Thursday, April 08, 2010
Maestro: Michael Haneke
Known For: difficult movies about human treacherousness and the breakdown of society.
Influences: Imagine the love-child of Robert Bresson and Franz Kafka. Then again, maybe don’t.
Masterpieces: The White Ribbon and Caché
Disasters: Not sure why Funny Games worked reasonably well in Europe but was a real misfire in it's American version. But it was.
Better than you remember: Let’s put it this way. If you remember a Haneke film as being bad because it was unpleasant, then it was probably better than you remember.
Awards: Nothing from the establishment, expectedly. But they love him in Europe, giving him the Palme d’Or for The White Ribbon and Best Director for Caché and the same for both films at the European Film Awards.
Box Office: Over 3 million dollars for Caché.
Favorite Actor: German actress Susanne Lothar has appeared in four films: The Piano Teacher, The White Ribbon, The Castle, and Funny Games, beating out better known stars such as Juliette Binoche or Isabelle Huppert (2 each)
The word provocateur. Someone who provokes. Michael Haneke fits the definition to be sure. Sadly, all too often he gets grouped in with a large collective of European filmmakers whose provocation is their calling card. Director's like Lars von Trier, Gaspar Noe, Catherine Breillat and more who make films that are routinely unbearable (in a good way). And while it's unfortunate that all of them are grouped so generically (as many of them are great), I feel that Haneke perhaps deserves it the least. So how can I claim that a man who was once quoted saying "I'm trying to rape the viewer into independence." Isn't a mere outrage-monger? Consider the previous part of that quote as his opinion on the medium "I’ve been accused of ‘raping’ the audience in my films, and I admit to that freely — all movies assault the viewer in one way or another." Haneke believe that all films influence and manipulate the audience, whether that be with suggestions about gender politics, love's ability to conquer all, or the usefulness of violence to achieve a goal. Hollywood movies that sell themselves as nothing more than fun entertainment are most dangerous as they anesthetize the viewer while still suggesting a form of reality. Haneke speaks out against the concept of the popcorn movie more than almost anyone, because most of all he wants you, the viewer, to think.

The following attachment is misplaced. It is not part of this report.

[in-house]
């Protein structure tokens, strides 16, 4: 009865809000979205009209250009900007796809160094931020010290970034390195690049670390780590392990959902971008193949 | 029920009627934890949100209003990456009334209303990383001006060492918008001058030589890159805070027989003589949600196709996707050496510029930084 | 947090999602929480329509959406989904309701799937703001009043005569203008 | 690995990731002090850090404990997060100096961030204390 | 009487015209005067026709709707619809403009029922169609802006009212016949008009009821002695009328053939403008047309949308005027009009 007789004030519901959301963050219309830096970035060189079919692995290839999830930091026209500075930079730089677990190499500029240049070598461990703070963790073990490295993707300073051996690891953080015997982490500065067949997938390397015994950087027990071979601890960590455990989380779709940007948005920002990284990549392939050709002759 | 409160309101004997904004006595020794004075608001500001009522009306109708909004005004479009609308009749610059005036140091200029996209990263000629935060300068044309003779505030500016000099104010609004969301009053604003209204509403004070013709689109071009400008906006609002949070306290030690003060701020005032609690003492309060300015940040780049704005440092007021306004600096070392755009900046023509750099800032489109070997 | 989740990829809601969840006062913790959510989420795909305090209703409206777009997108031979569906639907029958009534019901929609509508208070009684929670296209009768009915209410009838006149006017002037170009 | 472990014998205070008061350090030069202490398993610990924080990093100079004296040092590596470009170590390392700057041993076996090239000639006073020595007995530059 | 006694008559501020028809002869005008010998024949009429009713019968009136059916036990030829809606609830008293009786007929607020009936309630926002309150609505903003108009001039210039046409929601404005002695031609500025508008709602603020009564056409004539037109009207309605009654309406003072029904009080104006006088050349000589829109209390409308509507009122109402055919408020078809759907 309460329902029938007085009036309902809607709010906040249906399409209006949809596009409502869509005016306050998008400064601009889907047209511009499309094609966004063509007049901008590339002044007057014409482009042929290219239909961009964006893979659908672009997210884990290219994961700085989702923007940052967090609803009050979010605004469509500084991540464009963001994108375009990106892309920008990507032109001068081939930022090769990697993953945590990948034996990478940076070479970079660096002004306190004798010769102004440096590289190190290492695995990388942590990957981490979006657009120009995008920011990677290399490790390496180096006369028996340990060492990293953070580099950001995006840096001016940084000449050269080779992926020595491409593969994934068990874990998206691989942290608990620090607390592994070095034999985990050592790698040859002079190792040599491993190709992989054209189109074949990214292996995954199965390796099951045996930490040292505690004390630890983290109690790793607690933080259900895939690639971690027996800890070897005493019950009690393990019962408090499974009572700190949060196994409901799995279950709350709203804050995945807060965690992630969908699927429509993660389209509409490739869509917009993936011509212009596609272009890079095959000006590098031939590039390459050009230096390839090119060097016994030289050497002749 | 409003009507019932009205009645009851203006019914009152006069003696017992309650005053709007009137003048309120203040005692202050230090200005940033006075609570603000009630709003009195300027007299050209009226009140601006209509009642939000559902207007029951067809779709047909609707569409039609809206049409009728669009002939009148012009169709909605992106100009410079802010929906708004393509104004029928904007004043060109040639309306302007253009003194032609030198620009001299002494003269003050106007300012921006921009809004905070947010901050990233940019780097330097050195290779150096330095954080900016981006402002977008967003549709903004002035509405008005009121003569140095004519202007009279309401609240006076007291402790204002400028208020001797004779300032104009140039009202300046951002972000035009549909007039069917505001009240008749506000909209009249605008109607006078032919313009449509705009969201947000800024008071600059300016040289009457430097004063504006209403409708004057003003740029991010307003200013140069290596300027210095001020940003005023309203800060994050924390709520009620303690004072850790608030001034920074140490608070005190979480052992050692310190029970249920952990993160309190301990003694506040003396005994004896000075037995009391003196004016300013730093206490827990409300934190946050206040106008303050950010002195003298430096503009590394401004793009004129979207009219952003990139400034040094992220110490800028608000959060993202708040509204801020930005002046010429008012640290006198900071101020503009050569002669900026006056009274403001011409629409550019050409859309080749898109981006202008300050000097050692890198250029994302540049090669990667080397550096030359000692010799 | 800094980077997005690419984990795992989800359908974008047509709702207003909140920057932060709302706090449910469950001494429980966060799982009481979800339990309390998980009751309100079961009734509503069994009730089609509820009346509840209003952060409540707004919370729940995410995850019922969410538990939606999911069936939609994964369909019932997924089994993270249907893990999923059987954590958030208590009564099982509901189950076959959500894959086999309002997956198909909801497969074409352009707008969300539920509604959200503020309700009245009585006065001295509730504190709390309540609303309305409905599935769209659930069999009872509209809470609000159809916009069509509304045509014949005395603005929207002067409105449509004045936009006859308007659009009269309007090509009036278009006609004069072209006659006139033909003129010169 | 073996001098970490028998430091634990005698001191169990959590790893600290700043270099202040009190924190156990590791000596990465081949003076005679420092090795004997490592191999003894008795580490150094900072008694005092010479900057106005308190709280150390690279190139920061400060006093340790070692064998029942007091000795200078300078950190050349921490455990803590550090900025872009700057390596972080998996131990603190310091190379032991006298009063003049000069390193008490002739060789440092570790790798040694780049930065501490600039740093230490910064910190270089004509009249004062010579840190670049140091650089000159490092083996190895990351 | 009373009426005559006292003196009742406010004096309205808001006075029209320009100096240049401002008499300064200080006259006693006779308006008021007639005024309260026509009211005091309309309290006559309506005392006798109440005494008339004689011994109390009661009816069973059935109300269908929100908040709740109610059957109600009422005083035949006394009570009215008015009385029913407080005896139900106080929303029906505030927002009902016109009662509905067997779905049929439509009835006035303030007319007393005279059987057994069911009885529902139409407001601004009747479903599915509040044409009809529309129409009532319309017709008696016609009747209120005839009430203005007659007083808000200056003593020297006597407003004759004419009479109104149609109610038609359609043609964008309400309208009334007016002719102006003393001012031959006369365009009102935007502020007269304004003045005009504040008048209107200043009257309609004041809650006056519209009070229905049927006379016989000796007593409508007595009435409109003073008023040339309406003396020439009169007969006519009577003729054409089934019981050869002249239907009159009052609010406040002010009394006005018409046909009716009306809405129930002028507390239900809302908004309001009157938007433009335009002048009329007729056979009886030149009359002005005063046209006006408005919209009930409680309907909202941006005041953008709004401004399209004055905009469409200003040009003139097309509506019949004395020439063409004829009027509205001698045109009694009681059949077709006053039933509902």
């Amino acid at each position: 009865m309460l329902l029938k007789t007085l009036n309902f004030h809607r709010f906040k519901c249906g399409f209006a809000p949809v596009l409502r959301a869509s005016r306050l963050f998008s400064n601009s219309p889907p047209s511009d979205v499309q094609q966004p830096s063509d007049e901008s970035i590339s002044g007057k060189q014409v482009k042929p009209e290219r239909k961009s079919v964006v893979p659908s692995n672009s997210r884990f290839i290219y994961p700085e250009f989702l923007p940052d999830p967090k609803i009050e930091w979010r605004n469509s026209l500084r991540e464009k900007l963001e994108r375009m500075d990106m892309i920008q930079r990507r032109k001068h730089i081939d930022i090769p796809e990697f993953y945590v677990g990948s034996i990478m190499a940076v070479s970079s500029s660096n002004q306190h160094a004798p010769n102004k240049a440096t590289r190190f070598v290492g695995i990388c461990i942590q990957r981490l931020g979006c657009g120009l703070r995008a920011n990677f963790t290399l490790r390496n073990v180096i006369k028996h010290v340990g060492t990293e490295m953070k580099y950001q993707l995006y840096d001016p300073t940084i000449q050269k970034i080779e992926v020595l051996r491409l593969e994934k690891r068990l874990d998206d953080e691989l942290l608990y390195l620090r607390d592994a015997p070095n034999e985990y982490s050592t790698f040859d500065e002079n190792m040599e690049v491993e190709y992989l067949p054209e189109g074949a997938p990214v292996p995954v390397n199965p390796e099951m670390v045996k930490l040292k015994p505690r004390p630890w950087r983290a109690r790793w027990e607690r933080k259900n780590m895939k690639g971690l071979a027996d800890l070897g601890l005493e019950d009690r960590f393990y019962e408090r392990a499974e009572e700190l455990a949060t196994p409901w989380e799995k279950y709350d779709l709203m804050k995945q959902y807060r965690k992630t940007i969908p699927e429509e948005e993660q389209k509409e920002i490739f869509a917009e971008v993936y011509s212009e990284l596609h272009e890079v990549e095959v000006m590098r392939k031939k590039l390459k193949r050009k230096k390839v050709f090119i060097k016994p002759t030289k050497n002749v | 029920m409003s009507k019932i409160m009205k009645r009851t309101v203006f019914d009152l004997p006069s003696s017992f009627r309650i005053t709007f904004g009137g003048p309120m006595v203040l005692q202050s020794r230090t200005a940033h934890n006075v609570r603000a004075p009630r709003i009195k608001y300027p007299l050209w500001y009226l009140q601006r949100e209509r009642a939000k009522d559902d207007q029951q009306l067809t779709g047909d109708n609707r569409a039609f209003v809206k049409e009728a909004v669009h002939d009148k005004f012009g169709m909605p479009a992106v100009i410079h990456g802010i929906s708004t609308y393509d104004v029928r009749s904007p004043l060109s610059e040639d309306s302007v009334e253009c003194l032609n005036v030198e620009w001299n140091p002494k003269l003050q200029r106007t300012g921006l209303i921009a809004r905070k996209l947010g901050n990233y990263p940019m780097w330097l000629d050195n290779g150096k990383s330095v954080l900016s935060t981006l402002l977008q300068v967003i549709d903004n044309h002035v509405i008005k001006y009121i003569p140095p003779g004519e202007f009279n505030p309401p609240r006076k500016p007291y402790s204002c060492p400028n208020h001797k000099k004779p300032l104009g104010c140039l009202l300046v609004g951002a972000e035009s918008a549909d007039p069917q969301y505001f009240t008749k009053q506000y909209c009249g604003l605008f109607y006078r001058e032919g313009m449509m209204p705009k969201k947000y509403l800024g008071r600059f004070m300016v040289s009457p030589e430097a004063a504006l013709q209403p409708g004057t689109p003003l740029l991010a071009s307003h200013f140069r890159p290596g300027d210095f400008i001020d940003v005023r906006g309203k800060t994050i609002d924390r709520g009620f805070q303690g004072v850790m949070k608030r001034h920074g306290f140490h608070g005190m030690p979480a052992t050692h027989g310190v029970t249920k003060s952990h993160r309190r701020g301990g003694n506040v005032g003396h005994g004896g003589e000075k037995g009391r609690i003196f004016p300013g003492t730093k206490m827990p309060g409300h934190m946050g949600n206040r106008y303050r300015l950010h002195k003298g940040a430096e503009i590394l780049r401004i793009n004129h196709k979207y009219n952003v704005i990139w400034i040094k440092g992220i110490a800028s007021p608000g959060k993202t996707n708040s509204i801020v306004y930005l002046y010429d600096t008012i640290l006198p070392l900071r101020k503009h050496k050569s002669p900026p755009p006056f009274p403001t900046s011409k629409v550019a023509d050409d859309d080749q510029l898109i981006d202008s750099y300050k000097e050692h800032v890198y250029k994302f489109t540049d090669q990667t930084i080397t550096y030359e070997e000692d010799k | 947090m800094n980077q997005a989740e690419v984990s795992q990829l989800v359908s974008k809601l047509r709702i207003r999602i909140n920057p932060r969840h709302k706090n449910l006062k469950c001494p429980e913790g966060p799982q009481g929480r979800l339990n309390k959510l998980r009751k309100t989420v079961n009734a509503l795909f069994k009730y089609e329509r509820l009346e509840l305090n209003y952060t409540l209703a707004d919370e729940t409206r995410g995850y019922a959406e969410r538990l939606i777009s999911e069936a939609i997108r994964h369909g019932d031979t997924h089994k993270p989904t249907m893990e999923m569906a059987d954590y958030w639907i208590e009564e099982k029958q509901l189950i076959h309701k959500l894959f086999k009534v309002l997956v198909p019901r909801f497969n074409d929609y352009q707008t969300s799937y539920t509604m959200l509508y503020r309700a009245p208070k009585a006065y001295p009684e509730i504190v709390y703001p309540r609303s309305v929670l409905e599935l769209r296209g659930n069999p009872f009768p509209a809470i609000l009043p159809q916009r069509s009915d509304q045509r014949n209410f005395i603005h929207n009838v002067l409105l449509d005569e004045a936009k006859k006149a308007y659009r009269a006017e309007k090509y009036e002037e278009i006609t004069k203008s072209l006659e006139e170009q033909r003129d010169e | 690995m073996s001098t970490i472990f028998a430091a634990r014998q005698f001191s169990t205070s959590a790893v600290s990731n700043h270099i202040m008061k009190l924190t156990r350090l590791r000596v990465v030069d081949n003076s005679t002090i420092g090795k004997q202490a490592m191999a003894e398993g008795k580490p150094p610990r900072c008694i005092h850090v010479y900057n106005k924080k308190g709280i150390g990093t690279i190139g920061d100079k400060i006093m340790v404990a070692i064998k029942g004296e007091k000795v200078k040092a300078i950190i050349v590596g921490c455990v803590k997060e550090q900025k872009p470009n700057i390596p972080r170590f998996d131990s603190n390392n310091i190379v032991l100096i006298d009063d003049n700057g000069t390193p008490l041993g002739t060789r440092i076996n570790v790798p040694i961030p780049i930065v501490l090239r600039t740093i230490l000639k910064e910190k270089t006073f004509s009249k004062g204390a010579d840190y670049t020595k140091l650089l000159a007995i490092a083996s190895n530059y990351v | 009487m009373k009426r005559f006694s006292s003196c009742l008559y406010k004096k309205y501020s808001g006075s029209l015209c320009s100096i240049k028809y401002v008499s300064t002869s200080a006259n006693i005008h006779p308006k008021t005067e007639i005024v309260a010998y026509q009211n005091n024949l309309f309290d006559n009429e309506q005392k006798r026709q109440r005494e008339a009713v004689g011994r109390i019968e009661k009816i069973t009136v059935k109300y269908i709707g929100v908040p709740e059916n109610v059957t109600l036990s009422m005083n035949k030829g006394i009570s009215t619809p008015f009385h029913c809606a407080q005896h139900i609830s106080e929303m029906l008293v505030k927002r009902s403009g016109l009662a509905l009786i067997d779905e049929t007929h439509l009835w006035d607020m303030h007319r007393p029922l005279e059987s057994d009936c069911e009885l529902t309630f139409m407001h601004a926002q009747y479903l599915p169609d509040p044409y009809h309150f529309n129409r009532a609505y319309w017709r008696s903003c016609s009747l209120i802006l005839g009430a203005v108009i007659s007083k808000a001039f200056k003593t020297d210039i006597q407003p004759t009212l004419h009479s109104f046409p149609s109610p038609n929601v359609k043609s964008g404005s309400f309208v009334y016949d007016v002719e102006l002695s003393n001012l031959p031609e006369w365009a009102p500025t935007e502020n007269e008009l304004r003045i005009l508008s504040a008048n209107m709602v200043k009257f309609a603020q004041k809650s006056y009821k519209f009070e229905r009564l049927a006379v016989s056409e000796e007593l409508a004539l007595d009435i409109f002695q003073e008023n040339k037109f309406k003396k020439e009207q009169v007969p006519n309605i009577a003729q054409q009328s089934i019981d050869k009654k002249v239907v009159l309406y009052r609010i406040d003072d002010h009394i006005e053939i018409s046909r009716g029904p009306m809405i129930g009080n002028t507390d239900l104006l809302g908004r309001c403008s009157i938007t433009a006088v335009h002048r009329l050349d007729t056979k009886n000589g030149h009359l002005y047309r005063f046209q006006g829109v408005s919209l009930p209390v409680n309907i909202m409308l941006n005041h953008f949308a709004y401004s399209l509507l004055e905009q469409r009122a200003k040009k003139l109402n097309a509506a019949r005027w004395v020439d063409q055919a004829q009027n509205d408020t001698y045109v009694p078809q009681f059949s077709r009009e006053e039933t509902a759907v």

here (without English subtitles)). It is a shocking moment indeed. But what makes it shocking? Certainly not because we've come to truly like Isabelle Huppert's distant, unkind character. Not because we pity her either. And while the moment is certainly surprising, after spending an entire movie observing her psyche we can't claim to be too surprised. It's our investment that's the key. And so it is time after time, in enigmatic films like Caché, The White Ribbon and all the way back to The Seventh Continent. We're asked to commit only to be shocked into thought. This is what makes Michael Haneke the best kind of provocateur.
Haneke's immediate plans are unknown, but no one would blame him for taking a break, especially after completing one of the most successful films of his career (no Oscar, but then again Oscar films aren't usually described as "difficult" or "demanding"). Until his next picture, there's always the back catalog. If you're unfamiliar with Mr. Haneke's work, there's no better time than now (notice: if you're currently experiencing depression or some kind of emotional distress, there may in fact be a better time than now).